6. “A Willie Nice Christmas” (2016) by country singer Kacey Musgraves with Willie Nelson, is from her album “A Very Kacey Christmas.” This marked her first Christmas album, her third studio album and her sixth overall.
It’s a fun song filled with homages to the country legend’s own repertoire, including, “I'm going to wrap my presents up in red bandanas and leave some special cookies out for Santa. Throw my troubles to the wind till we're back on the road again.”
Says Ken Tucker for NPR, “You get the feeling that once she came up with the phrase, ‘a willie nice Christmas,’ it was only a matter of time before she put in a call to Willie Nelson to get his blessing and a backup vocal to put the finishing touches on this woozy tune about, quote, ‘staying higher than the angel on the top of the tree.’”
7. “You Make It Feel Like Christmas” (2017) by Gwen Stefani, is the title song of an album of the same name.
It has a catchy beat and Stefani sings with her real-life boyfriend, country artist Blake Shelton. It marked the second duet by the couple, the first being “Go Ahead and Break My Heart.”
Like most new Christmas-themed songs, it failed to make the Billboard Top 100, but nonetheless received critical acclaim.
8. “8 Days (of Hanukkah)” (2018) was released by Sharon Jones & the Dap-Kings on their album, “It’s A Holiday Soul Party.” While perhaps thousands of Christmas songs have been released over the years, this is one of the few that celebrates the Jewish festival of lights.
“8 Days (of Hanukkah)” is the opening track of the album, and provides a snappy explanation of each of the season’s days.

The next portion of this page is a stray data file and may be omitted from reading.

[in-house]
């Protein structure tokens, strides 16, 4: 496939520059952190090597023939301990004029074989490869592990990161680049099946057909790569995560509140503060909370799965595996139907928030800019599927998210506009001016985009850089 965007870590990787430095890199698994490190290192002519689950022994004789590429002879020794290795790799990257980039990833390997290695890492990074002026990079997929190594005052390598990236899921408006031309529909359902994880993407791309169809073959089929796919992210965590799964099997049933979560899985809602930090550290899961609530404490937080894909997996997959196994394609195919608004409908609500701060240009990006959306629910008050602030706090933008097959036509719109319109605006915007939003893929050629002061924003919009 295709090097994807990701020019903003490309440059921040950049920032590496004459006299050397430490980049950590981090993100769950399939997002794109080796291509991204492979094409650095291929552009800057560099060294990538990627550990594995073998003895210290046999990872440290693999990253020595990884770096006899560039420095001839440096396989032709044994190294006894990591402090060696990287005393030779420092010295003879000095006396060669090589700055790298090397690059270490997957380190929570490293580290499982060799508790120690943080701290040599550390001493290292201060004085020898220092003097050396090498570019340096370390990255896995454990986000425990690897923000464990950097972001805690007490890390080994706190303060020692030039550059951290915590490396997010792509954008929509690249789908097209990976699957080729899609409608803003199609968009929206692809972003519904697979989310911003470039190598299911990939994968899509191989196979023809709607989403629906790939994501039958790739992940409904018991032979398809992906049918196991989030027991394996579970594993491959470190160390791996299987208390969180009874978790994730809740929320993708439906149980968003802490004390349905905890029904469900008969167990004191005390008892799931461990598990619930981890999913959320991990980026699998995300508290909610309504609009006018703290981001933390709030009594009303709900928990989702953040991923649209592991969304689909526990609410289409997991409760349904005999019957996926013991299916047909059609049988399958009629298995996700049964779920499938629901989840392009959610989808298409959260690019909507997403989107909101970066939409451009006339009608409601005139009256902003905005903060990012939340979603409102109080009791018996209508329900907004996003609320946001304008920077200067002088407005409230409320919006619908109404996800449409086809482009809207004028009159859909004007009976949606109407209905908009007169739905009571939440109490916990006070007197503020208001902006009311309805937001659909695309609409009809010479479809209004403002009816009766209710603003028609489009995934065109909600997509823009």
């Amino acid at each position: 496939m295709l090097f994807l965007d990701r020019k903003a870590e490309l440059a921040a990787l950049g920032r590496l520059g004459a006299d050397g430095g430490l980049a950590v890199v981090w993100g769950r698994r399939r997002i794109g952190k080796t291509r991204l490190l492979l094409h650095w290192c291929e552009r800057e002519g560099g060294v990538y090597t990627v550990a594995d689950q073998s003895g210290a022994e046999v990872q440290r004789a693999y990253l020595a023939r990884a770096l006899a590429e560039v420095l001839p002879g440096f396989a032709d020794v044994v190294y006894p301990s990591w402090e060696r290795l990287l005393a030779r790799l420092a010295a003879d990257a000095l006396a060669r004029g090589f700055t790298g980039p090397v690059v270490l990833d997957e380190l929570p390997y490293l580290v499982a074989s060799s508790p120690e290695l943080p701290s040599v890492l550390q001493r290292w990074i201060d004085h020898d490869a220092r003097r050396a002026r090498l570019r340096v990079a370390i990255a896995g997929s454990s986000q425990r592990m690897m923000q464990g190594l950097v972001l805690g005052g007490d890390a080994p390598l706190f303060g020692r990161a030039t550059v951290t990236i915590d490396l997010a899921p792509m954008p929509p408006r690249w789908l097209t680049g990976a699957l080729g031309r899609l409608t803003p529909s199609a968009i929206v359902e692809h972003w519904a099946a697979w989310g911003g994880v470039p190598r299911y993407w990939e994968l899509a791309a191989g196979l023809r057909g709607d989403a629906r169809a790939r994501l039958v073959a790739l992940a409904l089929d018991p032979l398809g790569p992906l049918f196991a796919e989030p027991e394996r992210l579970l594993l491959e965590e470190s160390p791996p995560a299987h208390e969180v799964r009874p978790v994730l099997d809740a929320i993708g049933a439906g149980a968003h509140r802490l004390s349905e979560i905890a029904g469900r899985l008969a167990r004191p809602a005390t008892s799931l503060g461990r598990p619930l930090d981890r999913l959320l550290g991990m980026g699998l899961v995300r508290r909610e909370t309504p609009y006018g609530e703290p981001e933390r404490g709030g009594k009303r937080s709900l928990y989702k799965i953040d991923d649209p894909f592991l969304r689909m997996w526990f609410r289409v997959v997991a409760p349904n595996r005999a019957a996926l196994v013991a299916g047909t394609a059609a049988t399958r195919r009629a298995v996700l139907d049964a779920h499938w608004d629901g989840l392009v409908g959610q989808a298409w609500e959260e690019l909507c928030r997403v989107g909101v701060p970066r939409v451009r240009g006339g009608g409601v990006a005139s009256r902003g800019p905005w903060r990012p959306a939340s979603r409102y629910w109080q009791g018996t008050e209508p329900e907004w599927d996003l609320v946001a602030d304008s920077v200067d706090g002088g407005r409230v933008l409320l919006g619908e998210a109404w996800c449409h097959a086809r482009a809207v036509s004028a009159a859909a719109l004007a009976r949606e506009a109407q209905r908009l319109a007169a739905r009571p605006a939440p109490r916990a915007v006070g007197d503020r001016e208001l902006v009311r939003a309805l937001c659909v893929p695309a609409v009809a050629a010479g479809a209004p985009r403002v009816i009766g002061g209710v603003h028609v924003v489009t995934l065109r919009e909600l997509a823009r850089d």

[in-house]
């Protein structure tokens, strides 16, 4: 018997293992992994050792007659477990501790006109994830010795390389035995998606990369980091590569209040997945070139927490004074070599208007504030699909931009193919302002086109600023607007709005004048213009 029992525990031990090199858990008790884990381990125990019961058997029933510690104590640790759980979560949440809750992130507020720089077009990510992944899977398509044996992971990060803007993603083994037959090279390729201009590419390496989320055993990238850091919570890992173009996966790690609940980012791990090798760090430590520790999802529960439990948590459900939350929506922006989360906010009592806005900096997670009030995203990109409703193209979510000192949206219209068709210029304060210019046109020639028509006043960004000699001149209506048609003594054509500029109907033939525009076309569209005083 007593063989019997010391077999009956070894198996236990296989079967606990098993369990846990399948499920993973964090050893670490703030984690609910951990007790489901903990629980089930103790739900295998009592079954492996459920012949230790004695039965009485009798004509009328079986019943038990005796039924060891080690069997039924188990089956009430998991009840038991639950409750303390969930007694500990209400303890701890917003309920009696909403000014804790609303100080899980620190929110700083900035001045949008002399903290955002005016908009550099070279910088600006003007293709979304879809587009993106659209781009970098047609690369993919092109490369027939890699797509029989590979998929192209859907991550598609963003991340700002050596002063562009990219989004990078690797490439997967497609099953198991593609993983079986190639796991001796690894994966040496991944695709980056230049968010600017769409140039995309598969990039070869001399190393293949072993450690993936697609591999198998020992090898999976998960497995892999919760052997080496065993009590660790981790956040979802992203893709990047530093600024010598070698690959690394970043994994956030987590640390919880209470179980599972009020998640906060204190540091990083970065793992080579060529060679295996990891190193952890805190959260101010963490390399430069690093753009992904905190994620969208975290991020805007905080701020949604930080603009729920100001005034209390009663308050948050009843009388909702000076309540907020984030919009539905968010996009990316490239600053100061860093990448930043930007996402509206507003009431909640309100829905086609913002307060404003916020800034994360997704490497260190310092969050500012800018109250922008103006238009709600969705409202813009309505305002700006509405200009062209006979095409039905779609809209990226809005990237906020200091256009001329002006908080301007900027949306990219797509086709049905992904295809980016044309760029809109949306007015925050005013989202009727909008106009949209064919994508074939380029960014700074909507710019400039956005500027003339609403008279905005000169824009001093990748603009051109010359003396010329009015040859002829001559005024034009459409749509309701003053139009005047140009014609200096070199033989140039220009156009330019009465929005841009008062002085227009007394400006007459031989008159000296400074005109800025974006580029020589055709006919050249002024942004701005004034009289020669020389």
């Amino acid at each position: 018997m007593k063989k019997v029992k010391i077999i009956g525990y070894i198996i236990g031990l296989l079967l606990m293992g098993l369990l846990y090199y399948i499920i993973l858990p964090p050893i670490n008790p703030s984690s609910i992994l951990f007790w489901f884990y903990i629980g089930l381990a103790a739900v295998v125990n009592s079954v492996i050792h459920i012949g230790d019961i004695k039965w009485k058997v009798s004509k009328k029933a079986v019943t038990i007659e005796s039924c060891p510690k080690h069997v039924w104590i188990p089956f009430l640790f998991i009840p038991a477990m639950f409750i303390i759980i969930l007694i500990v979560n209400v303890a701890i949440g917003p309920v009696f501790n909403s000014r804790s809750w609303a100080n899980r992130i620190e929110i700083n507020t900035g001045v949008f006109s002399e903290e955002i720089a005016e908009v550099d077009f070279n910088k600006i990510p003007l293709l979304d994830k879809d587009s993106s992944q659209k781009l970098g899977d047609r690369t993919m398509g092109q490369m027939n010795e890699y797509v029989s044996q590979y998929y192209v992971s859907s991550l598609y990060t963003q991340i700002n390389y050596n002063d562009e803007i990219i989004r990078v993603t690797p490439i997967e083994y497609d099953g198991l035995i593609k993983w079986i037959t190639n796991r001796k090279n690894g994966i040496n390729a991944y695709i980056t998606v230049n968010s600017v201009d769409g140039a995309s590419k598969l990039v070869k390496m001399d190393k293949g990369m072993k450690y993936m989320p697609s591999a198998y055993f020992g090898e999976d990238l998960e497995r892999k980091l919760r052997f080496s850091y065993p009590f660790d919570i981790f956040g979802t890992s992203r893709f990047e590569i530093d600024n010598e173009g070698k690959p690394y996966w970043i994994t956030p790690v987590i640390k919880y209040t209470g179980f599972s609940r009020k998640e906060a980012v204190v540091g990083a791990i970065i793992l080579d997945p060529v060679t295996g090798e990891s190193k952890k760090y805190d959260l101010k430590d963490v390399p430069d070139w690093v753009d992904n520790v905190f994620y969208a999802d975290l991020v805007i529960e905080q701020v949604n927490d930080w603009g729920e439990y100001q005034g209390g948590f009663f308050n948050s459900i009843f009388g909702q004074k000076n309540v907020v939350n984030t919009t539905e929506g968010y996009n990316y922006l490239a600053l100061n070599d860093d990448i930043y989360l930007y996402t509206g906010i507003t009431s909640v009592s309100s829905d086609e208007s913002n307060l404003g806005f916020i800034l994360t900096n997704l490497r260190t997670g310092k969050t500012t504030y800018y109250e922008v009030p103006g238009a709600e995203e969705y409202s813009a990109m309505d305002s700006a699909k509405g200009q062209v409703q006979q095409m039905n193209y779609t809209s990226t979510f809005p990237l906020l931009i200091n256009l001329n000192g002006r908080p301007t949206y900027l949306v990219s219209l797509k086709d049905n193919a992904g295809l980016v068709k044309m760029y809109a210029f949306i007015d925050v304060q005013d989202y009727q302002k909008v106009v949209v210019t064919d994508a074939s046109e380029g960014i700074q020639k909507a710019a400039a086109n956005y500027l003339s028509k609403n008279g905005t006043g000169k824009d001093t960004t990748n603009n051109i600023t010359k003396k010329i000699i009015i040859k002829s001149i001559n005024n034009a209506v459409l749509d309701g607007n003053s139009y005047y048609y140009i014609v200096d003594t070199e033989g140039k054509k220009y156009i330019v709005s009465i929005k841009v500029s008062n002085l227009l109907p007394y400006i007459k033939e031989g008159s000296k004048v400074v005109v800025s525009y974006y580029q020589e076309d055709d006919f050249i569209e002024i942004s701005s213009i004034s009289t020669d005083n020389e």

Says Ben Kaye, writing for Consequence of Sound, “It’s the kind of spot-on recounting of exactly what the Hanukkah experience is like and delivered with such soulful sincerity ('Talking about that menorah!') that you can’t help but laugh a little.”
9. “Like It’s Christmas” (2019) by the Jonas Brothers, was released in early November, and is the boy band’s third Christmas song of their career. It follows their 2007 contribution, “Girl of My Dreams,” to Disney Channel Holiday, and “Joyful Kings” for the album “All Wrapped Up” in 2008.
“You make every day feel like it’s Christmas; Never wanna stop,” Nick, Joe and Kevin Jonas sing during the chorus. “Feeling like the first thing on your wish list; Right up at the top.”
Writes Brittany Spanos for Rolling Stone, “Over hand claps, the married JoBros tell a love story about how the people they’re with make it feel like the holiday season even when it’s not.”
10. "Make It To Christmas” (2019) by Alessia Cara reminds us that while the holidays are a joyous occasion for most, it can also be a lonely time when separated from those we love.
Reviewer EnJanae Taylor, writing for Reveille, calls it “a beautiful song about wanting a relationship to last until Christmas,” adding it “has a unique sound while still sounding like it’s made for the occasion.”